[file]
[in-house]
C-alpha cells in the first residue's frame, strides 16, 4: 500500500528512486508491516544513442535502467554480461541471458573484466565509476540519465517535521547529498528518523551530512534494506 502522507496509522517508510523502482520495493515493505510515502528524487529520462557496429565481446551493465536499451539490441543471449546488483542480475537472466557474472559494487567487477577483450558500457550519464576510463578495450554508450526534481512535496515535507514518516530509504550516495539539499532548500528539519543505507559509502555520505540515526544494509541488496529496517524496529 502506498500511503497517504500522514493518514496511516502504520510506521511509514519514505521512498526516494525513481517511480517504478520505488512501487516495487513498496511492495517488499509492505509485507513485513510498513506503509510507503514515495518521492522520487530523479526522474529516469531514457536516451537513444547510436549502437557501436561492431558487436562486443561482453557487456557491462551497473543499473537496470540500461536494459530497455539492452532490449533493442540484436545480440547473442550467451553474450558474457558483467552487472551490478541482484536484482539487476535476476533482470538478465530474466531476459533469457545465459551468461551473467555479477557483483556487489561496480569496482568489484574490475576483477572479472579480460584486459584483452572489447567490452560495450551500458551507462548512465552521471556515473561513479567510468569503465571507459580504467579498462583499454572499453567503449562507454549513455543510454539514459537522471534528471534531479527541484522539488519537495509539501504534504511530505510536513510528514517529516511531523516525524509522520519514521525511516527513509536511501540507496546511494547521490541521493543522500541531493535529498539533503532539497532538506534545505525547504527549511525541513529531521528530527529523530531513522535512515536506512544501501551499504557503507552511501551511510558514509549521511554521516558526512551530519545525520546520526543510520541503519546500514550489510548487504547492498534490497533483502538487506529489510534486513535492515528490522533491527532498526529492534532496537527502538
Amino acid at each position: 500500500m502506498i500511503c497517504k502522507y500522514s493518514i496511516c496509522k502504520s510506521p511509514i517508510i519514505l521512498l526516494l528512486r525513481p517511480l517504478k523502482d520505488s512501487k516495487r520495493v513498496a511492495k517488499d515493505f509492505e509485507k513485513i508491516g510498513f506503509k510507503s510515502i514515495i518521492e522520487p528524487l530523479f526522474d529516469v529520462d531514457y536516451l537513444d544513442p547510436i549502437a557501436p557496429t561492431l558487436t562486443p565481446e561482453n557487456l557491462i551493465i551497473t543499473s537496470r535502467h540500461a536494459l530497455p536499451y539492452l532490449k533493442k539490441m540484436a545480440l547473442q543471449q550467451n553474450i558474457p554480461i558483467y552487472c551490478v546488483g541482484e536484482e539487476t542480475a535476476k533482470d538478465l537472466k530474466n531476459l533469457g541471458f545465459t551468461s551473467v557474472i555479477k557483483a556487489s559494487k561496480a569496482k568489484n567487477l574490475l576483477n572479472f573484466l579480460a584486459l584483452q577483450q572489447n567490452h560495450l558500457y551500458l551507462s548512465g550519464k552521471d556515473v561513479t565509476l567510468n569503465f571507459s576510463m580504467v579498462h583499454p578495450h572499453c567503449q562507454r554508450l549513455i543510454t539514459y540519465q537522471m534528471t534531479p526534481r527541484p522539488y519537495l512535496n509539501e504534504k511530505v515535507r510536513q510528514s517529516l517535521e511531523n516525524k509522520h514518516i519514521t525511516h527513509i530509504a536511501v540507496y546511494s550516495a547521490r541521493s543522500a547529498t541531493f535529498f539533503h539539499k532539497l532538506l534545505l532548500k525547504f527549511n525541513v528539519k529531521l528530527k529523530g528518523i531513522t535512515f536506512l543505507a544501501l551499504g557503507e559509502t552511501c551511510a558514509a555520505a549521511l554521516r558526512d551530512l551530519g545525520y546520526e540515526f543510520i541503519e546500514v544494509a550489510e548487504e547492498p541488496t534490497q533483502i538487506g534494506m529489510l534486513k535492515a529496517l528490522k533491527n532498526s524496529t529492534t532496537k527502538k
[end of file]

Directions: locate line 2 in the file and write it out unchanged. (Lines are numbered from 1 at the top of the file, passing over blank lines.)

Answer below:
C-alpha cells in the first residue's frame, strides 16, 4: 500500500528512486508491516544513442535502467554480461541471458573484466565509476540519465517535521547529498528518523551530512534494506 502522507496509522517508510523502482520495493515493505510515502528524487529520462557496429565481446551493465536499451539490441543471449546488483542480475537472466557474472559494487567487477577483450558500457550519464576510463578495450554508450526534481512535496515535507514518516530509504550516495539539499532548500528539519543505507559509502555520505540515526544494509541488496529496517524496529 502506498500511503497517504500522514493518514496511516502504520510506521511509514519514505521512498526516494525513481517511480517504478520505488512501487516495487513498496511492495517488499509492505509485507513485513510498513506503509510507503514515495518521492522520487530523479526522474529516469531514457536516451537513444547510436549502437557501436561492431558487436562486443561482453557487456557491462551497473543499473537496470540500461536494459530497455539492452532490449533493442540484436545480440547473442550467451553474450558474457558483467552487472551490478541482484536484482539487476535476476533482470538478465530474466531476459533469457545465459551468461551473467555479477557483483556487489561496480569496482568489484574490475576483477572479472579480460584486459584483452572489447567490452560495450551500458551507462548512465552521471556515473561513479567510468569503465571507459580504467579498462583499454572499453567503449562507454549513455543510454539514459537522471534528471534531479527541484522539488519537495509539501504534504511530505510536513510528514517529516511531523516525524509522520519514521525511516527513509536511501540507496546511494547521490541521493543522500541531493535529498539533503532539497532538506534545505525547504527549511525541513529531521528530527529523530531513522535512515536506512544501501551499504557503507552511501551511510558514509549521511554521516558526512551530519545525520546520526543510520541503519546500514550489510548487504547492498534490497533483502538487506529489510534486513535492515528490522533491527532498526529492534532496537527502538